Eastwood Takes Another Bold Subject to TIFF: the Afterlife

They love Clint in Toronto, but they’re divided on “The Hereafter”; this critic has a personal connection

Academy Award winning director-producer Clint Eastwood has Toronto all aflutter.

In the huge line-up that snaked down Yonge Street and around the corner, further and further it seemed from the Elgin Theater, the talk was all Eastwood, a virtual love-in.

People root for Clint perhaps because they recognize that he has evolved from a so-so actor through the ‘60s to one of the finest directors in the business. And as an actor, he has grown deeper, more honest, as he has aged. They seem to get that he paid his dues as an actor, that he made some lousy films (“The Gauntlet”) to be able to make the films he really wanted to make. And no other actor-director-producer has had the relationship with a studio Eastwood has had with Warner Bros., and for so long. 

At 80, he looks terrific and is a sea of calm. Earlier in the day he had sat at the grand piano at the Windsor Arms Hotel, tinkling the ivories as he waited for a group of journalists to arrive — oblivious to the film fans trying to catch a glimpse.

Walking the red carpet last night at the premiere of his new film, “Hereafter,” he stopped to chat, smiled often and looked utterly at ease, comfortable in the atmoshpere and absolutely confident. And inside the theater there was a lot of goodwill towards Eastwood and his cast, which includes Matt Damon, a festival regular, and Bryce Dallas Howard.

All that changed two hours later, after the film had screened. Two hours later, it was an audience divided. While some, like myself, liked the film and applauded Eastwood’s daring for once again stepping outside his comfort zone, many wondered: Just what was Eastwood thinking in making a metaphysical study that feels so much like a European film?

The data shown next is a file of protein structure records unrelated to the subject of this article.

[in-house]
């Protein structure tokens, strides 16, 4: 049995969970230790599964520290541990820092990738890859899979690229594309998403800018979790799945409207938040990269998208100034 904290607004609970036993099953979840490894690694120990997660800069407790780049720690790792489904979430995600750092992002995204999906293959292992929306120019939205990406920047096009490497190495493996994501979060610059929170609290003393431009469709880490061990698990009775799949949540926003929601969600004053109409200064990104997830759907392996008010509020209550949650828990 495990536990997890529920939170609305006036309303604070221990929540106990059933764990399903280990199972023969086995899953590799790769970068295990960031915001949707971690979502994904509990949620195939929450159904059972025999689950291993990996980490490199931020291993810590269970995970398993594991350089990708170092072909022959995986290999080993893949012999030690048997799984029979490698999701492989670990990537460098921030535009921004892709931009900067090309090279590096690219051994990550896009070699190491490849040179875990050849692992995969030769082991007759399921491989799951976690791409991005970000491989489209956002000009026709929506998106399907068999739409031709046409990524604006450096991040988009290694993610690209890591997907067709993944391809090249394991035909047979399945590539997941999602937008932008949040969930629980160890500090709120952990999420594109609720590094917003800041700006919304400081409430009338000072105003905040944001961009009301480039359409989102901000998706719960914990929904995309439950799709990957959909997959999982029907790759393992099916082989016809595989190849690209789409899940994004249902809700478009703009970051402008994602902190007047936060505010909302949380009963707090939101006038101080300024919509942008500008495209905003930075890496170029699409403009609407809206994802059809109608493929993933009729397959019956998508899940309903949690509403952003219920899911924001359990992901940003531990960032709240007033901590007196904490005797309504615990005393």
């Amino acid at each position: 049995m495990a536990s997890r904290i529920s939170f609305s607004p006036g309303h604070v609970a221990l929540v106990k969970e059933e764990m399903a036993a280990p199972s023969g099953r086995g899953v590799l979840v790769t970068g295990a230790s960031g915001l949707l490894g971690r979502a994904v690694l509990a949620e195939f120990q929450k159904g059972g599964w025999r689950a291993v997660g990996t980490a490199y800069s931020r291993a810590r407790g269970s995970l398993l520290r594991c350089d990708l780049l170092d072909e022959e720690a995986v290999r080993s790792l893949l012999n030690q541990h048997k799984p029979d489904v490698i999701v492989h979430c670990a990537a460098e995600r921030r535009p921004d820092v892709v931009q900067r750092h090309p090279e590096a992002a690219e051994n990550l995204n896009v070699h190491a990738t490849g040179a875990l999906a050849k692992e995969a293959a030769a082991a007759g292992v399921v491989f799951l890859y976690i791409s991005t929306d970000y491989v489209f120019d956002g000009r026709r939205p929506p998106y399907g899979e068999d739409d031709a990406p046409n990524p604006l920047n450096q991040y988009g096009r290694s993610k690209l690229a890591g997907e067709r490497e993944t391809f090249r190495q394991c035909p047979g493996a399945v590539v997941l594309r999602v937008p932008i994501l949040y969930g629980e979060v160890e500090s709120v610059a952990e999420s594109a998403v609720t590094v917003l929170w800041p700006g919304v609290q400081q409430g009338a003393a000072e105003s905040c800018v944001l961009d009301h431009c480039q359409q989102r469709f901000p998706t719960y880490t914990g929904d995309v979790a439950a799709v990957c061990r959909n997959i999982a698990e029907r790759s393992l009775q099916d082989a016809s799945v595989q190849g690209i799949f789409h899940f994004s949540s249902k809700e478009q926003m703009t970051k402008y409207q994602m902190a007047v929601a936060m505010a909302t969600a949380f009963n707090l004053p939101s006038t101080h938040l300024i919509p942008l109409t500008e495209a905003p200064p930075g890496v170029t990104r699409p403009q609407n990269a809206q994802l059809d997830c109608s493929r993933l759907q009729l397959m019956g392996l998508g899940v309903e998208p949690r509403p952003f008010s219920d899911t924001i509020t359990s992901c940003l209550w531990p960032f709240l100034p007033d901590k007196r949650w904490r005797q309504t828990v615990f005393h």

“Hereafter” is a handsomely film about the question of an afterlife. It has a deeper meaning for me perhaps as nine years ago I was in a near fatal car accident, and spent three weeks in a coma in the intensive care unit of Toronto's famous Sunnybrook Hospital. While unconcious for that time I saw things as real to me as the people on the street I see every day, as true to me as my wife and kids, and I cannot to this day discuss the matter without weeping, or explain entirely what happened to me.

The doctors they told me it was a combination of the intense pain and the morphine. Maybe, but how did these, visions I suppose attach themselves so powerfully to my soul, to my mind? To this day the memory of the visions haunts me, and thus I believe we go somewhere after this life, though I don’t know where.

Eastwood's daring, meditative film explores that, yes, perhaps there is something that comes after, and there are people who have been given connections to the dead.

One of the storylines involves a man who loses his twin brother and becomes obsessed with connecting with him — he knows the spirit is still with him … he cannot let go. And one breathtaking sequence , in which a woman is nearly killed when a tsunami sweeps through her village, is one of Eastwood's greatest set pieces, conjuring up images of the 2004 disaster that took so many lives and again asks tough questions about life and death.

Damon, who last worked with Eastwood in “Invicturs,” is terrific as one of these people, a man who was once quite famous but now sees his gift as a curse and just wants to be left alone. He gives the best performance in the film, though I am not sure if I would call his performance a lead.

Despite an ending that doesn’t quite work, I liked the film, very much. It’s also worth mentioning that the score may be Eastwood’s finest yet, and could land him an Oscar nod. And how very different for screenwriter Peter Morgan, moving from his political scripts “The Queen” and “Frost/Nixon” to this metaphysical drama.